Everyone knows Breckenridge as one of America’s top ski resorts. But not many visitors know that the town also owns a rich history of mining dating to the discovery of gold in 1859. Even fewer are aware that one of Colorado’s most important pioneers lived and worked in the small mining camp during its founding years.
The epic rags-to-riches story of Barney Launcelot Ford — a black man who escaped slavery to become one of Colorado’s wealthiest and influential residents — comes alive at his home-turned-museum in Breckenridge.
The Barney Ford House has been restored to its 1882 likeness, celebrating the life and times of this Colorado pioneer.
Architect Elias Nashold designed and built the five-room wood-framed Victorian cottage, which was a sharp contrast to the log cabins and tent homes of the day.
By the time the Ford family moved into the home, the former slave was a successful restaurateur, hotelier and businessman in the Rocky Mountain region.
He was recognized nationally as a black civil rights leader, helping to establish Colorado’s first adult education classes for blacks and using his influence to delay statehood for Colorado territory until black men were assured the right to vote.
In addition, he lobbied the federal government to relieve the burden of excessive income taxes and license fees on saloonkeepers, and he became the first black in the state to serve on a U. S. grand jury. His political and civil rights activism earned him the title “Black Baron.”
Ford was born in 1822 without a last name to a black illiterate slave and a white plantation owner in Virginia. His mother was convinced that reading held the keys to freedom for her light-skinned, blue-eyed son, so she insisted the boy learn to read from a dictionary stolen from her master. (Laws of the antebellum South at the time forbade education for slaves.)
Barney secretly worked on his new skills, and through reading he learned about the Underground Railroad, a clandestine operation that helped runaway slaves travel to northern states and Canada. With its aid he managed a daring escape to Chicago where he met and married Julia Lyoni in 1849.
He was 27. As they began their life together, Julia gave Barney a last name — Launcelot Ford — after seeing it on a steam engine.
Ford was fascinated with the quest for gold, and the fever burned hotly throughout his life. After an aborted trip to California’s Gold Rush, he headed west again in 1860, this time to Colorado.
In Breckenridge, Ford indeed found gold, but a lawyer scammed him into registering the claim in his name with the provision that Ford could keep 80 percent of the profits. Served with eviction papers, Ford escaped with his cache of gold dust into the woods on a hill east of town where unproved rumor says he buried a fortune valued at $100,000. In 1964, the hill was named Barney Ford Hill.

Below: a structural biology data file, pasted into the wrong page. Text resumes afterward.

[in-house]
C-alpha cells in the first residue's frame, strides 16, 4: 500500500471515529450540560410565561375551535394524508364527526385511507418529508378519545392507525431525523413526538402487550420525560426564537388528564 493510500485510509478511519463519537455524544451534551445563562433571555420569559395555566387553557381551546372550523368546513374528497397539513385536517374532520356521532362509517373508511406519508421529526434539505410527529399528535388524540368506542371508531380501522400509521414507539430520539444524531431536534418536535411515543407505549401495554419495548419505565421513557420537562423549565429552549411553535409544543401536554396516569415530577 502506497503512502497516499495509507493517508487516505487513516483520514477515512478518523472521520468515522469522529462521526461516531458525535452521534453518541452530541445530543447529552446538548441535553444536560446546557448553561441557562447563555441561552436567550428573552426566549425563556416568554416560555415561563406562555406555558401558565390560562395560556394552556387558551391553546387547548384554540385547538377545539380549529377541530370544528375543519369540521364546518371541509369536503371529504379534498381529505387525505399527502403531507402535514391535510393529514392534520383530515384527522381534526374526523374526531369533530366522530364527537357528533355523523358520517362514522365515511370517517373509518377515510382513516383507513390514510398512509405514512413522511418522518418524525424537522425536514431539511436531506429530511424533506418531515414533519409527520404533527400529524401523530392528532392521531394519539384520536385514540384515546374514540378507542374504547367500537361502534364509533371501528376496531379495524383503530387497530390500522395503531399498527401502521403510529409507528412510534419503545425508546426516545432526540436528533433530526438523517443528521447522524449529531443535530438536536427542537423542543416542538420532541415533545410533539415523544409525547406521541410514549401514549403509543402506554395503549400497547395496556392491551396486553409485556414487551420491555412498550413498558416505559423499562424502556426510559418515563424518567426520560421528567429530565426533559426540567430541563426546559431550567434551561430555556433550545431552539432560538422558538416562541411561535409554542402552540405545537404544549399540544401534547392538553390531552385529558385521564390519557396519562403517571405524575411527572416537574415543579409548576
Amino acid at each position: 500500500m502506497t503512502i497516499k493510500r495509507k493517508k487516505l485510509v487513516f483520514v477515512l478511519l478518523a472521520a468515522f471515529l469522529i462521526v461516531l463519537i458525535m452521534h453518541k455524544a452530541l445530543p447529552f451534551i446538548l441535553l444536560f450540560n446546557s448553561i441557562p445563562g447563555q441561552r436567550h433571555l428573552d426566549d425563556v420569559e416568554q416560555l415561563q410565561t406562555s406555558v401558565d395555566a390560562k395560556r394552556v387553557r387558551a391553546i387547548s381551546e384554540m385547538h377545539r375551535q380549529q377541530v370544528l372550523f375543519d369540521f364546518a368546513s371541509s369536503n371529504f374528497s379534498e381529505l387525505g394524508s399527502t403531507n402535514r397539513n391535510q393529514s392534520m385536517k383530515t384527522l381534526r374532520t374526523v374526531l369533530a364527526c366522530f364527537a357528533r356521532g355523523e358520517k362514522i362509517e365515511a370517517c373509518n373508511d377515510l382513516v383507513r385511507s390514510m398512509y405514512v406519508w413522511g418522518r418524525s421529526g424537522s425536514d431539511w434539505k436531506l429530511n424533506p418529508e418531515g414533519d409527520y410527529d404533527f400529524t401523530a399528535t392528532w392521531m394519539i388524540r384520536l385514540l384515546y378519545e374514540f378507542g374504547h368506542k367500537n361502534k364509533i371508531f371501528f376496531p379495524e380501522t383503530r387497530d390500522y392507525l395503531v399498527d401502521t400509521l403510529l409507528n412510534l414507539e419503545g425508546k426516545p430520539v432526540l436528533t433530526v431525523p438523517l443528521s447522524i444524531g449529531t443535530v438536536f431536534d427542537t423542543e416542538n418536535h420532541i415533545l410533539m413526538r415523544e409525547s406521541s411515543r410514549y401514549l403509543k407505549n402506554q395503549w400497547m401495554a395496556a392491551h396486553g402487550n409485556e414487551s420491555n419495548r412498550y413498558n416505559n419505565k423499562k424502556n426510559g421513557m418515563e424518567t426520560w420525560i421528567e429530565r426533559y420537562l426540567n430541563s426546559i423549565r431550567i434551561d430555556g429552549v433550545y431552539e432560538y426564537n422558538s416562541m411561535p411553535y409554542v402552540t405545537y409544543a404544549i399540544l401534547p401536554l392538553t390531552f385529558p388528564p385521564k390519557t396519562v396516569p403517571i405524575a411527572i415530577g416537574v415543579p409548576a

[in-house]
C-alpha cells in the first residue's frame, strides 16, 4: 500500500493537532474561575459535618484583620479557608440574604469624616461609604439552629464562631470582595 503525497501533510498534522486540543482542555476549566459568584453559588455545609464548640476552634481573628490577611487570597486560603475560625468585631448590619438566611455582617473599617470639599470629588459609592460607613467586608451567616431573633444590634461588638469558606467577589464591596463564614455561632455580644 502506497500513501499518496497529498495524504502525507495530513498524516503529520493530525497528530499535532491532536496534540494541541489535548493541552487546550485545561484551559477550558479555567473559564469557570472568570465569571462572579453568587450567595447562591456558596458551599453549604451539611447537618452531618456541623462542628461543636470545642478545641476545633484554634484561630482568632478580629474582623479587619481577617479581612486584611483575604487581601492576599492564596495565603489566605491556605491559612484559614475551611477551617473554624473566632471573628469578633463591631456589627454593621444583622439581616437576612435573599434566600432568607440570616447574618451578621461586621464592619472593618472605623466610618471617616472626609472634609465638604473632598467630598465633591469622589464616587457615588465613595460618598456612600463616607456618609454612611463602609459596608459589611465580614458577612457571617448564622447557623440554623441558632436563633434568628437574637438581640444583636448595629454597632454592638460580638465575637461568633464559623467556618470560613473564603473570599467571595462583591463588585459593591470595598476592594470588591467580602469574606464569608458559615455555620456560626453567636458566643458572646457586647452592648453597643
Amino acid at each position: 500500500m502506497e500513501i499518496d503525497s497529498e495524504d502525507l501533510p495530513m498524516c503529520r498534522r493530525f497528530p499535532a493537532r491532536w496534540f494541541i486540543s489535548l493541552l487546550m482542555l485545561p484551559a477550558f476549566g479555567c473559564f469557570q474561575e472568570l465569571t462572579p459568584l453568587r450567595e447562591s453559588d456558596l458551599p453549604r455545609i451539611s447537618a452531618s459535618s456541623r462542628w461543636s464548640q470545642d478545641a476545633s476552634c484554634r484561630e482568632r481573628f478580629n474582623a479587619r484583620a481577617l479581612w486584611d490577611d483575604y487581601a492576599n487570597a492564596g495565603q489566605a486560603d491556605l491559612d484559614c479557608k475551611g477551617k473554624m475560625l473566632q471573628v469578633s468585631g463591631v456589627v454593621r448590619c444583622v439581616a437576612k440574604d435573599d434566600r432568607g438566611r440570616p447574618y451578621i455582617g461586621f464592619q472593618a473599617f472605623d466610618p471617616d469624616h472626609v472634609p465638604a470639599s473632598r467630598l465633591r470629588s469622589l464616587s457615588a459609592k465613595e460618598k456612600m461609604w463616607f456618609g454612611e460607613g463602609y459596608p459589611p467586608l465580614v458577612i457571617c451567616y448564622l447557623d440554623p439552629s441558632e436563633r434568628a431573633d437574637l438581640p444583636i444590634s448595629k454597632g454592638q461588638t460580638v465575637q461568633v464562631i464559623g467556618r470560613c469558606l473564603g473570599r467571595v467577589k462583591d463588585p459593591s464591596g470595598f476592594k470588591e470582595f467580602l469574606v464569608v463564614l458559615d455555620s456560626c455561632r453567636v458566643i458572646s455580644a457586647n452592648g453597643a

In 1863, Ford reunited with Julia and their infant son in Denver. Borrowing seed money from a local banker, he started People’s Restaurant — a high-class establishment catering to Denver’s elite. He later built and operated the swanky Inter-Ocean Hotel at 16th and Blake streets in Denver and lived in a mansion at 1569 High St.
After a series of successes and setbacks, the family moved back to Breckenridge. By 1882, when the train began chugging into town, “The Prince of Caterers,” as he was known, was happily operating Ford’s Restaurant and Chop House.
During this time, Ford invested in the Oro Mine Group and made a sizable profit. Soon business waned and altitude began to affect Julia, so the Fords moved to Denver. Here they lived modestly until Julia died in 1899. Ford died four years later and was buried next to Julia in Denver’s Riverside Cemetery.
In 1992, Ford was inducted into the Colorado Business Hall of Fame and listed as one of the 100 Greatest Coloradans. Today, a stained glass portrait of him hangs alongside other leaders in the state Capitol.
If You Go
The Barney Ford House Museum is in Breckenridge at Washington Avenue and Main Street. 111 Washington Ave., Breckenridge, Colo. 80424
Hours through April: Tuesday-Sunday, 11 a.m.–3 p.m.
Hours during May and June: Friday-Sunday, 11 a.m.-3 p.m.
Admission is free with a suggested donation.
Colorado native Claudia Carbone is an award-winning ski and travel journalist and the author of the book “Women Ski.” She writes for local, national and international publications.
From the Editors: We spent a heap of time making sure this story was accurate when it was published, but of course, things can change. Please confirm the details before setting out in our great Centennial State.